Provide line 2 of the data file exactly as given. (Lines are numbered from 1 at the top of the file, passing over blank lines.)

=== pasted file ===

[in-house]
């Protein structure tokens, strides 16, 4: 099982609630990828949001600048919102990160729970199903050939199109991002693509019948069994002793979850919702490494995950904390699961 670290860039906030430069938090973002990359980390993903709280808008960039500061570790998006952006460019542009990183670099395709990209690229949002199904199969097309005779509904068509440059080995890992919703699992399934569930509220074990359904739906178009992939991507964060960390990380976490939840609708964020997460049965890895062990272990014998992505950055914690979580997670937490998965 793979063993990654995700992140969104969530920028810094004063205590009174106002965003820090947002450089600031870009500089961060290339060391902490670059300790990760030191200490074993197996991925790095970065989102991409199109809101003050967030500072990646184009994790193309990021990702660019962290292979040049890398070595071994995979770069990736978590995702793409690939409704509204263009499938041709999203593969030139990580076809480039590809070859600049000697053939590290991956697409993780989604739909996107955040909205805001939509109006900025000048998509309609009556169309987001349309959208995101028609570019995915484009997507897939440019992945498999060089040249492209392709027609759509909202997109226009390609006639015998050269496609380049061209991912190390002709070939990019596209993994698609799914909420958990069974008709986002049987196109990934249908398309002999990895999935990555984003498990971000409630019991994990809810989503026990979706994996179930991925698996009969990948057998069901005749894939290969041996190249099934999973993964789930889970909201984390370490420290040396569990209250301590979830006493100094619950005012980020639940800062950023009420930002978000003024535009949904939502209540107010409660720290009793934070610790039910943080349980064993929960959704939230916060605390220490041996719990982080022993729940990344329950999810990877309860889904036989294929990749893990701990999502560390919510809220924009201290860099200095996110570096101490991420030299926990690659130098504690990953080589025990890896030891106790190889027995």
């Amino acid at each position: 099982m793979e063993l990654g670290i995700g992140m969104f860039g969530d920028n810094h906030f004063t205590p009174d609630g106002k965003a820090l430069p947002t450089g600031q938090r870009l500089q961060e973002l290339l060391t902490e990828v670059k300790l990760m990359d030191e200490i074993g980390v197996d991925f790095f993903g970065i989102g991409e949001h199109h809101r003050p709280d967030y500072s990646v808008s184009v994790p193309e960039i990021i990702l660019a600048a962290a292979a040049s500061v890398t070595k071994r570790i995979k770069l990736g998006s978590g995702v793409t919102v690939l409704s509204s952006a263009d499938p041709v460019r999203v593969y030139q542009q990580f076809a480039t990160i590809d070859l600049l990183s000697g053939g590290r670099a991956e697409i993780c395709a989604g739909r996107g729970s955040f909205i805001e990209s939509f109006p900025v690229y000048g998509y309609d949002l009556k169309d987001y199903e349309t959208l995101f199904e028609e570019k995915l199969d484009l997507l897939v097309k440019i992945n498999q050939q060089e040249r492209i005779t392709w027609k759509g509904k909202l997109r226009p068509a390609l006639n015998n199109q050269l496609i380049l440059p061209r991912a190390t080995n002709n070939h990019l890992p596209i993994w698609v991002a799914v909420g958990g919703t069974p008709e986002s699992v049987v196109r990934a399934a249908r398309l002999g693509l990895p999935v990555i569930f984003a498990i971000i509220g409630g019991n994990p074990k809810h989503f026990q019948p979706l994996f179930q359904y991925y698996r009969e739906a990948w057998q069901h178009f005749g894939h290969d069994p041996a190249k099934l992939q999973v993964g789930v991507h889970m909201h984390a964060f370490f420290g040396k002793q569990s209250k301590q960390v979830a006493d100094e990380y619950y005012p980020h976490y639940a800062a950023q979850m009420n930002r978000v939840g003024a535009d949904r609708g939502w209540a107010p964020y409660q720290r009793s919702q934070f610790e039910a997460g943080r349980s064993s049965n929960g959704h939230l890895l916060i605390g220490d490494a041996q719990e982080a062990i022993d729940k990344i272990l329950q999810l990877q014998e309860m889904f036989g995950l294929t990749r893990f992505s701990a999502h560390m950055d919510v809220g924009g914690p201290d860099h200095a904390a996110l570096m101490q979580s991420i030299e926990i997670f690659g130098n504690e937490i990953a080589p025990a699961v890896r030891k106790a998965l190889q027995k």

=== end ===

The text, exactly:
């Protein structure tokens, strides 16, 4: 099982609630990828949001600048919102990160729970199903050939199109991002693509019948069994002793979850919702490494995950904390699961 670290860039906030430069938090973002990359980390993903709280808008960039500061570790998006952006460019542009990183670099395709990209690229949002199904199969097309005779509904068509440059080995890992919703699992399934569930509220074990359904739906178009992939991507964060960390990380976490939840609708964020997460049965890895062990272990014998992505950055914690979580997670937490998965 793979063993990654995700992140969104969530920028810094004063205590009174106002965003820090947002450089600031870009500089961060290339060391902490670059300790990760030191200490074993197996991925790095970065989102991409199109809101003050967030500072990646184009994790193309990021990702660019962290292979040049890398070595071994995979770069990736978590995702793409690939409704509204263009499938041709999203593969030139990580076809480039590809070859600049000697053939590290991956697409993780989604739909996107955040909205805001939509109006900025000048998509309609009556169309987001349309959208995101028609570019995915484009997507897939440019992945498999060089040249492209392709027609759509909202997109226009390609006639015998050269496609380049061209991912190390002709070939990019596209993994698609799914909420958990069974008709986002049987196109990934249908398309002999990895999935990555984003498990971000409630019991994990809810989503026990979706994996179930991925698996009969990948057998069901005749894939290969041996190249099934999973993964789930889970909201984390370490420290040396569990209250301590979830006493100094619950005012980020639940800062950023009420930002978000003024535009949904939502209540107010409660720290009793934070610790039910943080349980064993929960959704939230916060605390220490041996719990982080022993729940990344329950999810990877309860889904036989294929990749893990701990999502560390919510809220924009201290860099200095996110570096101490991420030299926990690659130098504690990953080589025990890896030891106790190889027995």